Thursday, August 11, 2011

Intelligence is in the genes, researchers report
By Eryn Brown, Los Angeles Times
August 10, 2011

Intelligence is in the genes, researchers reported Tuesday in the journal Molecular Psychology.

The international team, led by Ian Deary of the University of Edinburgh in Scotland and Peter Visscher of the Queensland Institute of Medical Research in Brisbane, Australia, compared the DNA of more than 3,500 people, middle aged and older, who also had taken intelligence tests. They calculated that more than 40% of the differences in intelligence among test subjects was associated with genetic variation.

The genome-wide association study, as such broad-sweep genetic studies are known, suggested that humans inherit much of their smarts, and a large number of genes are involved.

Booster Shots asked Deary to answer a few questions about the research. The following is an edited version of our questions and his emailed responses.

What exactly were you looking for when you looked at test subjects' genetic information?

We studied over 3,500 people. We looked at over 500,000 individual locations on the chromosomal DNA where people are known to differ. We looked at the association between those DNA differences and two types of intelligence. One type of intelligence was on-the-spot thinking (fluid intelligence) and the other was vocabulary (crystallized intelligence).

You wrote in your paper that 40% of the variation in crystallized intelligence and 51% of the variation in fluid intelligence is associated with genetic differences. How did you calculate those figures? And where does the rest of intelligence come from? Other genes, or environmental factors?

To estimate the proportion of variance associated with common genetic differences (in what are called single nucleotide polymorphisms, or SNPs) we used a new genetic statistics procedure invented by Professor Visscher and his colleagues in Brisbane, called GCTA. The rest of people's differences in those types of intelligence could come from genetic differences we were not able to capture, or from the environment.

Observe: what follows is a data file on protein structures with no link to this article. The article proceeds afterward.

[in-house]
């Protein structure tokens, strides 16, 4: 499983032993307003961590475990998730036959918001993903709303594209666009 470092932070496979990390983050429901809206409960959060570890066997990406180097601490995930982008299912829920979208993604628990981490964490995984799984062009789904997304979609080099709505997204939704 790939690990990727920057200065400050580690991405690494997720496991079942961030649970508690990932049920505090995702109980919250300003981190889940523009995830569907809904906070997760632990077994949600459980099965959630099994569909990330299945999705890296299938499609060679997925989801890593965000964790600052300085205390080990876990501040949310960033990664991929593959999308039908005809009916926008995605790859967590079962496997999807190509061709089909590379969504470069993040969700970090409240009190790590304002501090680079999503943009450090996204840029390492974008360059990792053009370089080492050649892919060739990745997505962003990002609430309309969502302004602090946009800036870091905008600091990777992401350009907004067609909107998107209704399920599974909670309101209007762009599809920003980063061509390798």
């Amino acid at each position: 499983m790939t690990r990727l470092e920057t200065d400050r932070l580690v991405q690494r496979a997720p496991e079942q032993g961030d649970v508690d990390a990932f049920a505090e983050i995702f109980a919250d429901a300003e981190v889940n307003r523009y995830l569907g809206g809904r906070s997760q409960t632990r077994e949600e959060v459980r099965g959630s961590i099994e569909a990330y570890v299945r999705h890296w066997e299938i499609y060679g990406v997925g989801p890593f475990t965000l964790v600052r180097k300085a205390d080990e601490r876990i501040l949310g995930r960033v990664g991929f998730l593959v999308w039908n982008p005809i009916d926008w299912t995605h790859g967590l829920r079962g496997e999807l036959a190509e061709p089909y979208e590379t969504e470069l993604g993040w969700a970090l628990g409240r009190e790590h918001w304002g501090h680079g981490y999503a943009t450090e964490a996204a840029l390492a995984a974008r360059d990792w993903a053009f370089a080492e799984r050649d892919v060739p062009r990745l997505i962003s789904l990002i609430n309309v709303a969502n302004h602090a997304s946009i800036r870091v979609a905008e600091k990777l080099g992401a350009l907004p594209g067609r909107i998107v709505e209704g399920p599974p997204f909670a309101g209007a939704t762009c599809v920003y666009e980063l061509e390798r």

Certainly, twin and adoption studies tell us that the environment makes an important contribution to intelligence differences throughout life, and especially in early childhood.

Is this the first time such a study has been attempted? How have scientists studied the relationship between genes and intelligence in the past?

There have been some studies looking at individual genes and sets of genes. And some smaller studies have been conducted with coarser genetic sweeps. This is the first study to use thousands of people, half a million genetic variants and to apply this new GCTA procedure to
estimate the genetic contribution directly from the genes.

Why would it be surprising that intelligence is an inherited trait? Many people might say this seems obvious.

It is not surprising to find that intelligence differences have some genetic foundation. Twin and adoption studies have been suggesting that for decades. But those studies make assumptions -- for example that the environment is just as similar for non-identical twins as for identical twins -- and people have questioned those assumptions.

Here, we bypass all that and test the DNA. What is not at all obvious is what the genetic contribution is. From our results, we can suggest that a substantial amount of the genetic contribution to intelligence differences comes from many, many small effects from genetic variants that are in linked with common variants (SNPs).

What parts of your study and analysis do you suspect might receive criticism, and on what grounds?

We don't point to individual genes among the 40%-50% of the variance we detected. We need far larger numbers to do that. We know now that it would be better to have ten times or more subjects than we tested.

We did not have exactly the same intelligence tests in each sample, so that might have led us to underestimate some effects. The GCTA procedure is not easy to understand, so it is hard for people to get their head round how the estimate for the genetic contribution is derived.

Autism, ADHD Share Genetic Similarities

Autism, ADHD Share Genetic Similarities
August 11, 2011 | MyHealthNewsDaily